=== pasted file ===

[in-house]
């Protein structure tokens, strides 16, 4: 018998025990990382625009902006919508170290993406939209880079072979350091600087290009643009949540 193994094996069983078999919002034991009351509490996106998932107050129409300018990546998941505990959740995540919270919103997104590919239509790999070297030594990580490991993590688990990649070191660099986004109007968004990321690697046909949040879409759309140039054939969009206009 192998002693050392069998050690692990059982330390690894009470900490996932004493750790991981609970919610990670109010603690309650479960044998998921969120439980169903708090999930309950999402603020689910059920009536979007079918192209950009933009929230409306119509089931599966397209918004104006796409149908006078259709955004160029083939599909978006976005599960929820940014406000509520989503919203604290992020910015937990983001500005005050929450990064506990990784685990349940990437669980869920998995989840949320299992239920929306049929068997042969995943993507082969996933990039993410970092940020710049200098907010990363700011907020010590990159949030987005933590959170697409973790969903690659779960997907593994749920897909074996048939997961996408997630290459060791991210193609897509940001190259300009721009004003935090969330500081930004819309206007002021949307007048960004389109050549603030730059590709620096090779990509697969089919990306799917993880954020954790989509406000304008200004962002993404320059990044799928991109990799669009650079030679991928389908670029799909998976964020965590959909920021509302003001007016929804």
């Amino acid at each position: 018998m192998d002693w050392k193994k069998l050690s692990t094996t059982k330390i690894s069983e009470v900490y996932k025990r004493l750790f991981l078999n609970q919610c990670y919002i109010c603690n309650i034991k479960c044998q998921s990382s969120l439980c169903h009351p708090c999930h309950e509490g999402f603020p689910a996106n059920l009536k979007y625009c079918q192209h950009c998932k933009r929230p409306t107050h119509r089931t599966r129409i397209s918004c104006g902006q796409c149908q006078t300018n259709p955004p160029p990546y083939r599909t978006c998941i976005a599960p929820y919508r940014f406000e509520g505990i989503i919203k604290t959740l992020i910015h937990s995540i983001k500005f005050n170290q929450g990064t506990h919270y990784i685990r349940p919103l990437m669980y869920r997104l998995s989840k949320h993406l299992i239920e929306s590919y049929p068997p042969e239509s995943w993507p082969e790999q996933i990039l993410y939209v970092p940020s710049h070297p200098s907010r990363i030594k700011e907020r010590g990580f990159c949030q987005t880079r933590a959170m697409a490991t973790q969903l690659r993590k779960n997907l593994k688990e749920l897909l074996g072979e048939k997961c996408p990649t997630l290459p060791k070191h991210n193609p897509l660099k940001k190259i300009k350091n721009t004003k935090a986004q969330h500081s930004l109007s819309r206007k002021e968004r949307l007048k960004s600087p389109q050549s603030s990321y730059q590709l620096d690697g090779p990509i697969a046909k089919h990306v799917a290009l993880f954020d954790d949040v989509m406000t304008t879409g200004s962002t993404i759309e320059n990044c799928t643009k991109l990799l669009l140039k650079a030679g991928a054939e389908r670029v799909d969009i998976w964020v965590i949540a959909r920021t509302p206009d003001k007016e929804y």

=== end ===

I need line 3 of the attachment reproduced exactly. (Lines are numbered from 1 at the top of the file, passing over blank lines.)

């Amino acid at each position: 018998m192998d002693w050392k193994k069998l050690s692990t094996t059982k330390i690894s069983e009470v900490y996932k025990r004493l750790f991981l078999n609970q919610c990670y919002i109010c603690n309650i034991k479960c044998q998921s990382s969120l439980c169903h009351p708090c999930h309950e509490g999402f603020p689910a996106n059920l009536k979007y625009c079918q192209h950009c998932k933009r929230p409306t107050h119509r089931t599966r129409i397209s918004c104006g902006q796409c149908q006078t300018n259709p955004p160029p990546y083939r599909t978006c998941i976005a599960p929820y919508r940014f406000e509520g505990i989503i919203k604290t959740l992020i910015h937990s995540i983001k500005f005050n170290q929450g990064t506990h919270y990784i685990r349940p919103l990437m669980y869920r997104l998995s989840k949320h993406l299992i239920e929306s590919y049929p068997p042969e239509s995943w993507p082969e790999q996933i990039l993410y939209v970092p940020s710049h070297p200098s907010r990363i030594k700011e907020r010590g990580f990159c949030q987005t880079r933590a959170m697409a490991t973790q969903l690659r993590k779960n997907l593994k688990e749920l897909l074996g072979e048939k997961c996408p990649t997630l290459p060791k070191h991210n193609p897509l660099k940001k190259i300009k350091n721009t004003k935090a986004q969330h500081s930004l109007s819309r206007k002021e968004r949307l007048k960004s600087p389109q050549s603030s990321y730059q590709l620096d690697g090779p990509i697969a046909k089919h990306v799917a290009l993880f954020d954790d949040v989509m406000t304008t879409g200004s962002t993404i759309e320059n990044c799928t643009k991109l990799l669009l140039k650079a030679g991928a054939e389908r670029v799909d969009i998976w964020v965590i949540a959909r920021t509302p206009d003001k007016e929804y």